Why N.J. Still Needs Tenure Reform: Jersey City Teacher Separates Students Based on Skin Color and Keeps JobOctober 15, 2015
Is Forty Years Long Enough to Improve a New York City School?October 16, 2015
Here’s Newark School Advisory Board member Rashon Hasan after hearing the announcement on Wednesday that KIPP charter schools had filed an application with the state to operate up to 15 schools in Newark, add 5,440 seats, and triple their enrollment:
Newark School Advisory Board chairman Rashon Hasan… said he felt that efforts to stem the expansion of charters were unlikely to bear fruit given the demand from families.
Hasan is also quoted in KIPP’s press release:
“It is a basic civil right that every child in Newark be afforded a high quality education,” said Rashon K. Hasan, MBA, School Advisory Board Member. “That means that our children must have access to the best teachers, the best technology, and the best facilities. Parents should not be forced to accept a subpar education for their children. If we fail our children today we can only blame ourselves if they stumble and fail our city in the future. As leaders we should be developing a plan to improve education for every child in Newark while working diligently to create opportunities instead of stripping them away. Whether it’s a traditional public school or charter school, every school in Newark must be a great school. We owe this to our children and we owe this to our city!”
Hasan’s remarks juxtapose the “demands from families” for “a high quality education” with those unenlightened “efforts to stem expansion.” That’s precisely what’s happening in Newark, its lengthy charter waiting lists at odds with efforts by Newark Teachers Union and local politicians like Assemblyman Patrick Diegnan (D-Essex, chair of the N.J. Assembly education committee) to ban charter school approvals for three years.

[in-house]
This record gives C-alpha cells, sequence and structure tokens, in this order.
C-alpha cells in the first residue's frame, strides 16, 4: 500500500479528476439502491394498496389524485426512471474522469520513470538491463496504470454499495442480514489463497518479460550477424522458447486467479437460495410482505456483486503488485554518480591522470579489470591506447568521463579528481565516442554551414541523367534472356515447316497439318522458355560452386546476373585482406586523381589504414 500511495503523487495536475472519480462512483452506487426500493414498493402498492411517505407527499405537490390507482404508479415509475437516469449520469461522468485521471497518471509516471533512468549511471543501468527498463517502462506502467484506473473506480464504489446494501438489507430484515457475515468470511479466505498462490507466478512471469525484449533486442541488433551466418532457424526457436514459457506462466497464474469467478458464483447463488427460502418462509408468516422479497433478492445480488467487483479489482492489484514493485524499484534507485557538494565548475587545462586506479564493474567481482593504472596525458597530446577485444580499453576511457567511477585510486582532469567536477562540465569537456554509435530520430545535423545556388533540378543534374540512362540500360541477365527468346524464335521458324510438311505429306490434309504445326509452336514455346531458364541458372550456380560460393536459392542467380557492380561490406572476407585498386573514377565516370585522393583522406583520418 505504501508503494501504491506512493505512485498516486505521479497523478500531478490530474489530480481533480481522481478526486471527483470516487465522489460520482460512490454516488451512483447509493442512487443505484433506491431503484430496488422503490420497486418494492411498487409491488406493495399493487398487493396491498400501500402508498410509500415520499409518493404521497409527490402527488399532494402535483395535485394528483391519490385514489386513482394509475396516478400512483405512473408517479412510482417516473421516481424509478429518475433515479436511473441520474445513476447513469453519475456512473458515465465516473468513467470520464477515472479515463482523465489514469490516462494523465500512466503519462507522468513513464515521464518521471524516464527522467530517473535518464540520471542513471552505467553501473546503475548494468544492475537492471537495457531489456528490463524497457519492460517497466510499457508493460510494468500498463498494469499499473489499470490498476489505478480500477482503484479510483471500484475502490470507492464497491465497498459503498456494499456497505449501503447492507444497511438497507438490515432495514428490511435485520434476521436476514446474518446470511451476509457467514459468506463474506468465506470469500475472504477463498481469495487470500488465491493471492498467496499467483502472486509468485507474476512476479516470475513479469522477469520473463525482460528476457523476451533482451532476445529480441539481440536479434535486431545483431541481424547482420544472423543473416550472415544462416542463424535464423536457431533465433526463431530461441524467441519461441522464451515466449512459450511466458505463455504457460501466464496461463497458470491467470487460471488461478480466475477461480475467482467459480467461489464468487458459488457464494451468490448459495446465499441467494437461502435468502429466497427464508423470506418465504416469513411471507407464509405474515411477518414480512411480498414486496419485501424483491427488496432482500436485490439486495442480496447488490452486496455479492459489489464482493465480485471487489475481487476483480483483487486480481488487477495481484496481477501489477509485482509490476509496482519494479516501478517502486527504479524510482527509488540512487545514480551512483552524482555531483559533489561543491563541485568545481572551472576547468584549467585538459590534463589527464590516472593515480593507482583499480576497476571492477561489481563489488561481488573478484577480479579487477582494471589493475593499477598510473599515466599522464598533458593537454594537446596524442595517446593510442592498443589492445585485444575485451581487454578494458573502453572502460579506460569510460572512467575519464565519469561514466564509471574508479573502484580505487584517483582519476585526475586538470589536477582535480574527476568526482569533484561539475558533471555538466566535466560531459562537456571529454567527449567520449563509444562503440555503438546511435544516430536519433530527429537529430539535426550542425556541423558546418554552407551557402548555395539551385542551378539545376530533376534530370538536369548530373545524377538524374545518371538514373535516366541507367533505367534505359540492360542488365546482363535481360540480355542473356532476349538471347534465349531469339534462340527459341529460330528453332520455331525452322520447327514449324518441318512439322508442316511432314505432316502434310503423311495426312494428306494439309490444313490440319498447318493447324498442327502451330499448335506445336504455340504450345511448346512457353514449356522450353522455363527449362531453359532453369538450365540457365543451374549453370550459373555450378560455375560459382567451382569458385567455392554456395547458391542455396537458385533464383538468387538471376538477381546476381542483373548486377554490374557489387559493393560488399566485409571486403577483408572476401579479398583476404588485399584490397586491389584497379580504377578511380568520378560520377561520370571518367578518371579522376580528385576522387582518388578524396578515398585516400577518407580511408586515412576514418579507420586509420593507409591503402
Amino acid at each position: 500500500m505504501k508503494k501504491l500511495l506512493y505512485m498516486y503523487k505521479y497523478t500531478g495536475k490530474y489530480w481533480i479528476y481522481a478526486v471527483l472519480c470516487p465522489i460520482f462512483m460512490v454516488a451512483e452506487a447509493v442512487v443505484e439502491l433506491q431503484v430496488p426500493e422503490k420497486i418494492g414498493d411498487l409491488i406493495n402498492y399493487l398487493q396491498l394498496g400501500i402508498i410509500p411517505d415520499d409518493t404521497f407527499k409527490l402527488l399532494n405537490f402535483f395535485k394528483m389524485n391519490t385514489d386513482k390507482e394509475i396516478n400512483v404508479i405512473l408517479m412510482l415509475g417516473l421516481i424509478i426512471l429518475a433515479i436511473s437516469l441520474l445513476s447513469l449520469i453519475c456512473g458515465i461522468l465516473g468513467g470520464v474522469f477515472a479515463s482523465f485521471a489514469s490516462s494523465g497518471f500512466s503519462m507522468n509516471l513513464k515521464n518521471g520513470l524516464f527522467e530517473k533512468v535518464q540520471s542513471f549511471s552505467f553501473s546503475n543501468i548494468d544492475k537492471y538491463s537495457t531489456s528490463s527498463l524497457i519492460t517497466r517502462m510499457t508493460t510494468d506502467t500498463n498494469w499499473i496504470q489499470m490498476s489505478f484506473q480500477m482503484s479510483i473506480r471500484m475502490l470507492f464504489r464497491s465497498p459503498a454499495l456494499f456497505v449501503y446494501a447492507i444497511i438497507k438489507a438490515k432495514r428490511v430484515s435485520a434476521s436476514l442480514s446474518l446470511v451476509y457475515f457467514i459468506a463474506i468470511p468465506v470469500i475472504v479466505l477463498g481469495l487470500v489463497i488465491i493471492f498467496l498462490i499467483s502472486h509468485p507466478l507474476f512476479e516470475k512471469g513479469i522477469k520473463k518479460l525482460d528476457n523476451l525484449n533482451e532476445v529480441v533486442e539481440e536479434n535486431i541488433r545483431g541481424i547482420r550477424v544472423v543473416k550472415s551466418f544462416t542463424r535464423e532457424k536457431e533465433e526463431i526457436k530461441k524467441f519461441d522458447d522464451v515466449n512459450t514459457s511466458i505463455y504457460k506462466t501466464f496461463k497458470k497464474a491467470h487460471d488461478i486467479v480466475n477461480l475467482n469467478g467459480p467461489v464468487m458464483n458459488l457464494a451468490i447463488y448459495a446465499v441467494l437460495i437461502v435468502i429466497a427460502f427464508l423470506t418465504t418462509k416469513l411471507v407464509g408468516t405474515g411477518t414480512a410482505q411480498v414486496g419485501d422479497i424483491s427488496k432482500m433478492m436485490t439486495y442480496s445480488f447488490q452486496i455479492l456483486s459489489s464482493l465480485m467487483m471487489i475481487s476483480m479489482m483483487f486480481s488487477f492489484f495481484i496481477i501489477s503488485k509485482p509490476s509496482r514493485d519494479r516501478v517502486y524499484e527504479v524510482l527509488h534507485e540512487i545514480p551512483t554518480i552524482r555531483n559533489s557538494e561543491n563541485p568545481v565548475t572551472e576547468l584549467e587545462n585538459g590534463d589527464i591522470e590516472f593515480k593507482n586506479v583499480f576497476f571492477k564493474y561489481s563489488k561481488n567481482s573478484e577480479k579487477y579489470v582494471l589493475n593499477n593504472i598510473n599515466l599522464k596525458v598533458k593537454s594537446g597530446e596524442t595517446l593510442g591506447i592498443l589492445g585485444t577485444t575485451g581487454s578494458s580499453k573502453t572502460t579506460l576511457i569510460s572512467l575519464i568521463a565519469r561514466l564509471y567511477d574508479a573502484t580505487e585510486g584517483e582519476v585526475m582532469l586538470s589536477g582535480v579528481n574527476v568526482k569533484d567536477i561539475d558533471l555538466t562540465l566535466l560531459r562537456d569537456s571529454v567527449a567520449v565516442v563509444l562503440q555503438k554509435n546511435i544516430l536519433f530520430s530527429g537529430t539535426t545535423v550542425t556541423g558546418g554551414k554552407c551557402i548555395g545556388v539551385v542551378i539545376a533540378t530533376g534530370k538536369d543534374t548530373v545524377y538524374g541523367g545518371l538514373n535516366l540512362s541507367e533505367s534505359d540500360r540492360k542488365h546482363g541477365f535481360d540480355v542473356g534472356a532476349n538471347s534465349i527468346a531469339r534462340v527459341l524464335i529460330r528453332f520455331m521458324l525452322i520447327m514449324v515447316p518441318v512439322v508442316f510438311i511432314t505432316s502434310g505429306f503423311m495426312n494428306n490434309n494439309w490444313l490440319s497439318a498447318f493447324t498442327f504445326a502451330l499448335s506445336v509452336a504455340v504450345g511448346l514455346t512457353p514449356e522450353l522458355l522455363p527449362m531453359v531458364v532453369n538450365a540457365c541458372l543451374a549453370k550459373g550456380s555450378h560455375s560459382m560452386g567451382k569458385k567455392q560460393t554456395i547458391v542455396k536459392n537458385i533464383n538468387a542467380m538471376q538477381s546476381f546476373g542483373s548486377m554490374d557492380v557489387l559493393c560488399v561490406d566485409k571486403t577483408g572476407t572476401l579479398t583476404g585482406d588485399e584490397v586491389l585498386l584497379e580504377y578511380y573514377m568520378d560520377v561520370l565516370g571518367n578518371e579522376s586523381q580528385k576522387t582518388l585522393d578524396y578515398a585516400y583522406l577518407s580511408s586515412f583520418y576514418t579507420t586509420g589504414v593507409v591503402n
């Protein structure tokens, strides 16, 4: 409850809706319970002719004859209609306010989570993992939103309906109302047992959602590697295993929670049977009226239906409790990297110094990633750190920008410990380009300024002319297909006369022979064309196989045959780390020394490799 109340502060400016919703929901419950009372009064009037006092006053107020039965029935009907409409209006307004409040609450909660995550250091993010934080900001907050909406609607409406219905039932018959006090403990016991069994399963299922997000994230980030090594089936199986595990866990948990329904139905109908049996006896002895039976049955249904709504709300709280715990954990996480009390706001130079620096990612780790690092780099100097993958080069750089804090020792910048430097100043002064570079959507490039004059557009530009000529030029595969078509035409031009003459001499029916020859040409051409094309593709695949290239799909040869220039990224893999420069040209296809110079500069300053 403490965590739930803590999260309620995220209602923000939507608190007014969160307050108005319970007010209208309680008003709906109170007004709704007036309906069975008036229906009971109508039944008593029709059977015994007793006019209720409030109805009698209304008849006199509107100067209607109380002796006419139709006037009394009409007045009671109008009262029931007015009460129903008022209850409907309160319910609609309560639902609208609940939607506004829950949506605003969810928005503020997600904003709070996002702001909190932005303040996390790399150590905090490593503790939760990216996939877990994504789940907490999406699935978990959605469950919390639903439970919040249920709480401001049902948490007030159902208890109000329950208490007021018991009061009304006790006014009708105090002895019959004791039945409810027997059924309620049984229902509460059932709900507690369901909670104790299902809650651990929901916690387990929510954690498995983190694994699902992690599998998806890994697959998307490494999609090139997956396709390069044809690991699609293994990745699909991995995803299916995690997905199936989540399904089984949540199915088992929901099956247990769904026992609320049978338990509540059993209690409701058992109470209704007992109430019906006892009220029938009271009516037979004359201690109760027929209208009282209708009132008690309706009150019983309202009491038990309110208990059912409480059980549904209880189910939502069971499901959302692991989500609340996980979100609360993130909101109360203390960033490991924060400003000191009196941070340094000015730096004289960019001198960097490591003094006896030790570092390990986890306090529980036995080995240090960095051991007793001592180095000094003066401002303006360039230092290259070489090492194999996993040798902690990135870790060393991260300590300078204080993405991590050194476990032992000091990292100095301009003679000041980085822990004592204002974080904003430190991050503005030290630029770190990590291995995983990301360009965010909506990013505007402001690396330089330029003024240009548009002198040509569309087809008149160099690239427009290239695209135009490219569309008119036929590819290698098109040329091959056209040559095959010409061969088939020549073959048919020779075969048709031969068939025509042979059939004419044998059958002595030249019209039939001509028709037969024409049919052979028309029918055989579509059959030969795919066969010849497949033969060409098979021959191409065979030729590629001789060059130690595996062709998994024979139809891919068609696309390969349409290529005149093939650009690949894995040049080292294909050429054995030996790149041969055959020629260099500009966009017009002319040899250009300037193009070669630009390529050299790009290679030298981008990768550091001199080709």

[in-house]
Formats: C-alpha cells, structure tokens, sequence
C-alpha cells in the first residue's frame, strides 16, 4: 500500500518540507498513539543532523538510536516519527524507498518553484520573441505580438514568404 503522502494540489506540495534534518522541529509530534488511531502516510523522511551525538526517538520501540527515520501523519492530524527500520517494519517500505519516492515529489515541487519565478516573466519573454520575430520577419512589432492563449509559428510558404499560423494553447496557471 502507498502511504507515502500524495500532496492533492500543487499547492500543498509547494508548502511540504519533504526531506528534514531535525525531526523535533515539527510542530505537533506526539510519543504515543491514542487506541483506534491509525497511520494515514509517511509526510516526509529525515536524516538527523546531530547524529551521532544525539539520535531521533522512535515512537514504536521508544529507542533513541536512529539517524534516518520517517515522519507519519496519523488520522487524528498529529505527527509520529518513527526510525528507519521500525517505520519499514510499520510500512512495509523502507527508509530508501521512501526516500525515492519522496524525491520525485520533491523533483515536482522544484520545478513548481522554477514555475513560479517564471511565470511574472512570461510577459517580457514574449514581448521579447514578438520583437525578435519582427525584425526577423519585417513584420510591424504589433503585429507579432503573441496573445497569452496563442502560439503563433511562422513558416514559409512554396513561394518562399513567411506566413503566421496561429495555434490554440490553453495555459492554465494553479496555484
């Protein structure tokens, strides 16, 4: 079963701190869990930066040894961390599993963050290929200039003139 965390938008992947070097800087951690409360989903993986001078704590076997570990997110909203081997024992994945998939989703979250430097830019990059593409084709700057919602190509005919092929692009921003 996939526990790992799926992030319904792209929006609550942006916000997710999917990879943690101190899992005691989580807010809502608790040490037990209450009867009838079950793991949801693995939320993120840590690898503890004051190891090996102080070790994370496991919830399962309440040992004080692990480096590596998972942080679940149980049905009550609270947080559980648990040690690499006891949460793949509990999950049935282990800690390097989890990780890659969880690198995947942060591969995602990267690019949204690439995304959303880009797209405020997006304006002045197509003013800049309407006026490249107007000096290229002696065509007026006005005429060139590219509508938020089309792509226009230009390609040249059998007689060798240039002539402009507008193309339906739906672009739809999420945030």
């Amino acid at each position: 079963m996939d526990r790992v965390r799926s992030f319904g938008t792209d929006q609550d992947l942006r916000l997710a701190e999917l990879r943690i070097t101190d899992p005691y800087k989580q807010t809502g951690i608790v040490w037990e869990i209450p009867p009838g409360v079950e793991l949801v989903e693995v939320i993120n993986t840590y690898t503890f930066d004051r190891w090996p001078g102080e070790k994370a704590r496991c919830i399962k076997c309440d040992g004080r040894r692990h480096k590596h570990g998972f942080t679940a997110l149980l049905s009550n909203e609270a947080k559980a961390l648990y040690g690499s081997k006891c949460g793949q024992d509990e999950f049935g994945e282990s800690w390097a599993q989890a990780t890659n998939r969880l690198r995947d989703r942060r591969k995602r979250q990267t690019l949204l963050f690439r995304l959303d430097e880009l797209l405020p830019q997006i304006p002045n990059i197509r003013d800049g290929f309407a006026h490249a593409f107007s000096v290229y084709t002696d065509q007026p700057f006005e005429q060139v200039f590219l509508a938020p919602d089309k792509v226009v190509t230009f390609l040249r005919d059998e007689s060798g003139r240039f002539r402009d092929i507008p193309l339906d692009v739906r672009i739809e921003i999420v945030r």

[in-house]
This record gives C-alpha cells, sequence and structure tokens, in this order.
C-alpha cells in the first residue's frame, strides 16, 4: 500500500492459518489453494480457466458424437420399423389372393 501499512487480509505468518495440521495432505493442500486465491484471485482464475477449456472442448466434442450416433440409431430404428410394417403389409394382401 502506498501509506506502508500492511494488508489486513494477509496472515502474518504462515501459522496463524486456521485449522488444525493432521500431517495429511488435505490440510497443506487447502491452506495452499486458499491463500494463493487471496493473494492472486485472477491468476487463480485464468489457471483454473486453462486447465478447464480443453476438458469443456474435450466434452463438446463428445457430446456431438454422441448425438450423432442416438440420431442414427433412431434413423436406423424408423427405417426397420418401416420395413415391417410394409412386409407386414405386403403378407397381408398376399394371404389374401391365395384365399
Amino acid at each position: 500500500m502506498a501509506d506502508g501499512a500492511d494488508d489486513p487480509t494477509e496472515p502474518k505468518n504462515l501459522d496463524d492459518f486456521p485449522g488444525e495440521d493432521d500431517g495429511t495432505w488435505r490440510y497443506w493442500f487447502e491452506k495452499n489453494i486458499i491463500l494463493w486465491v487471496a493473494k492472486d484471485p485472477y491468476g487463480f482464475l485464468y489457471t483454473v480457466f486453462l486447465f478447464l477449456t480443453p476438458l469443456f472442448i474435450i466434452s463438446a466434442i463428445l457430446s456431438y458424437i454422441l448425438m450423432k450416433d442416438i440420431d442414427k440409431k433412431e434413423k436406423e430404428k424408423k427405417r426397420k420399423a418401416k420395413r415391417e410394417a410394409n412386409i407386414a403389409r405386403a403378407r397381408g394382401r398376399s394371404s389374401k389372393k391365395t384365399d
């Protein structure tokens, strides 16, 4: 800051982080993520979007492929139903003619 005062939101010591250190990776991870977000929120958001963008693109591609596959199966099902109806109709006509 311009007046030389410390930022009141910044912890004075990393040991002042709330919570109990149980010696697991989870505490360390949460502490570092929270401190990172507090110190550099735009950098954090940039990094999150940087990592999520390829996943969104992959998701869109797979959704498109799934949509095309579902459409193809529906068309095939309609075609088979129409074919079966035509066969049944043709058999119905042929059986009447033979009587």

Shift happens. Mr. Hasan ran for the Board on a slate called Children First Team which coasted to victory on the coattails of Newark Mayor candidate Ras Baraka. The slate initially opposed charter expansion (prompted in large part by distrust of Cami Anderson) but gradually moderated its position.
In fact, last February — while former Superintendent Anderson still held her post — the Advisory Board released a comprehensive report called “Assessment of District Progress.” This report acknowledged the preferences of families for charters. as well as the attendant fiscal stress on the traditional district:
Until recent years, Newark Public Schools had a monopoly on public education in the city of Newark, but the emergence of charter schools has created a competitive environment for market share among providers…We acknowledge that the expansion and growth of charter schools has provided a broader variety of school options but we also know that this variety comes at a steep price: declining enrollment in traditional schools means enormous financial pressure on the district and is the root cause for employee lay-offs and reduction in per-pupil resources.
Complexities abound in a changing school district and the Advisory Board must grapple with fiscal and infrastructural difficulties of down-sizing traditional schools while maintaining universal improvement efforts. In this effort, KIPP is the district’s partner. It’s not a war. It’s a school district.
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